Chauvin trial jury selection day 9

If the day didn’t exactly begin with a whimper, it ended with a cathartic bang of a sort. Stick with me here. In between the whimper and the bang three more jurors were seated, bringing the total to 12 so far. We should have 14 soon and adjourn until opening statements on March 29.

Before jury selection resumed Jerry Blackwell — one of the several outside attorneys contributing his services to the prosecution — argued in favor of the exclusion of evidence of George Floyd’s May 2019 arrest by the Minneapolis police. The issue is one of legal relevance. Late yesterday afternoon the state filed this memorandum of law on the issue. (It also filed this memorandum of law opposing continuance of the case on account of pretrial publicity.)

Judge Peter Cahill will announce his rulings orally on these motions and on the change of venue motion at 8:15 this morning. Jury selection should resume at 9:00. I anticipate that he will deny the motions for a continuance and change of venue. He has already ruled against the admission of evidence of the May 2019 arrest. If he changes his mind on that, my reading is that he will admit the evidence only for limited purposes.

Blackwell’s argument Thursday morning was focused on the expert medical testimony of one Dr. Vincent. A video clip of Blackwell’s argument is posted here.

The prosecution seeks to introduce Vincent’s expert testimony on how “a human being” in Floyd’s circumstances at the time of his arrest in May 2020 would react. They want to show that Floyd was reacting normally. I think this is a weak argument. I have in my notes that “this argument is a crock.” If granted — as Judge Cahill commented — it opens the door to Floyd’s behavior in the May 2019 arrest. We shall see.

After a short break jury selection resumed with juror number 86. We don’t get racial or ethnic data on jurors who are not selected, but I detected a pretty thick Chinese (I think) accent. Although she has avoided the news, she had learned of the settlement of the civil litigation. She conceded that, based on what she knew, she leaned toward the prosecution. Judge Cahill excused her for cause before turning her over to the lawyers for voir dire.

The prospective jurors, I should add, have been asked by the court to avoid the news since they were summoned to jury duty this past December or so. Everyone understands, however, that news of the case is to some extent unavoidable. It is one of the basic fair trial challenges that permeates the case.

Juror number 87 was not equally current on the news. She is a soft-spoken mother of five who had not seen video of the arrest and professed neutrality toward the parties. Although defense counsel Eric Nelson took his time with her, I guessed that her evident fairness toward the parties would elicit a peremptory strike by Steve Schleicher — another of the outside attorneys contributing his services to the prosecution. I have in my notes on Schleicher’s voir dire that she would be an ideal juror — an ideal juror, period.

Schleicher asked about her son’s attendance at one of the protests following Floyd’s death. It turns out that her son was at the protest on Highway 35W in Minneapolis that narrowly avoided catastrophe when the truck driver slammed on the brakes. George Floyd’s death has touched a lot of people in the Twin Cities one way or another. She didn’t know about her son’s attendance at the protest until afterwards and only expressed concern for his safety. As anticipated, Schleicher exercised a peremptory challenge to strike her. (The state has four strikes remaining.)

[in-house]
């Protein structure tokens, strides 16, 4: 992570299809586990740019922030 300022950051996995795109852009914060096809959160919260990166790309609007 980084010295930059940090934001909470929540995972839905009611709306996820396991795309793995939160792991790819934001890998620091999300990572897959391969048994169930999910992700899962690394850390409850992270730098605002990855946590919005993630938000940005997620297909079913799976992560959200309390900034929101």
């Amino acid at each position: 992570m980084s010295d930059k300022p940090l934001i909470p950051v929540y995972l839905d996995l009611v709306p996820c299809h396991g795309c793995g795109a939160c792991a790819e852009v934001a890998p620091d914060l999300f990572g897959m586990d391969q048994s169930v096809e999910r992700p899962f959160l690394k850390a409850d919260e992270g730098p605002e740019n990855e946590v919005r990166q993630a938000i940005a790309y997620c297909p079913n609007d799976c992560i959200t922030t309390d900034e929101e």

Given the prospective concerns about their safety, Judge Cahill indicated that he intended to authorize identification of the jurors only when he deemed it safe to do so. Nelson, who regularly inquires on the issue of juror concerns about personal safety, now incorporates this assurance into his voir dire. It wouldn’t do much for me, but there you have another aspect of the fundamental fair trial challenge in this case.

We need not linger long over juror number 88, He heard about the settlement of the civil litigation. His initial reaction was shock. Judge Cahill examined the juror with the audio off and excused him for cause as a result of his acquaintance with a key witness in the case.

Juror number 89 had also been exposed to the settlement. In her case, even though she is trying to avoid the news, she heard of it through a passing mention on the radio. She knew the amount was $27 million. She stated that the settlement didn’t affect her view of the criminal case.

She is an experienced nurse who lives alone in the first-ring Minneapolis suburb Edina. She expressed ambivalence about being summoned to jury service in this “big case.” It portends “a lot of repercussions.” She is concerned about her safety following the trial, but reassured by the security in the courthouse and the anonymity afforded the jurors. It “kind of” makes her feel better. She is no dummy; she is unsure how comfortable she is with the prospect of her name being out there somewhere down the road.

Her juror questionnaire provides a narrative of the facts of the May 25 arrest up to Floyd’s death that is probably based on television news. She holds neutral opinions of both Floyd and Chauvin. She seemed to think that Chauvin kept his knee on Floyd’s neck too long “knowing he died.” She is unsure of the cause of death. She does not distrust the police. Passed for cause by the parties, she is the tenth juror seated in the case. We were then advised by the court that she is a white woman in her 50’s.

Juror number 90 is a classic Hennepin County juror. He is an IT administrator of firm leftist views with an extremely negative opinion of Chauvin. He is sane enough to fear for his personal safety if he were to sit as a juror and render a verdict of not guilty, but he doesn’t need to worry. His views of the police are so hostile that he was excused for cause. This guy could be the grating voice of the Minnesota DFL. His assessment of the safety issues inherent in the case is skewed by lunacy. He is a lunatic living in a left-wing fantasy world.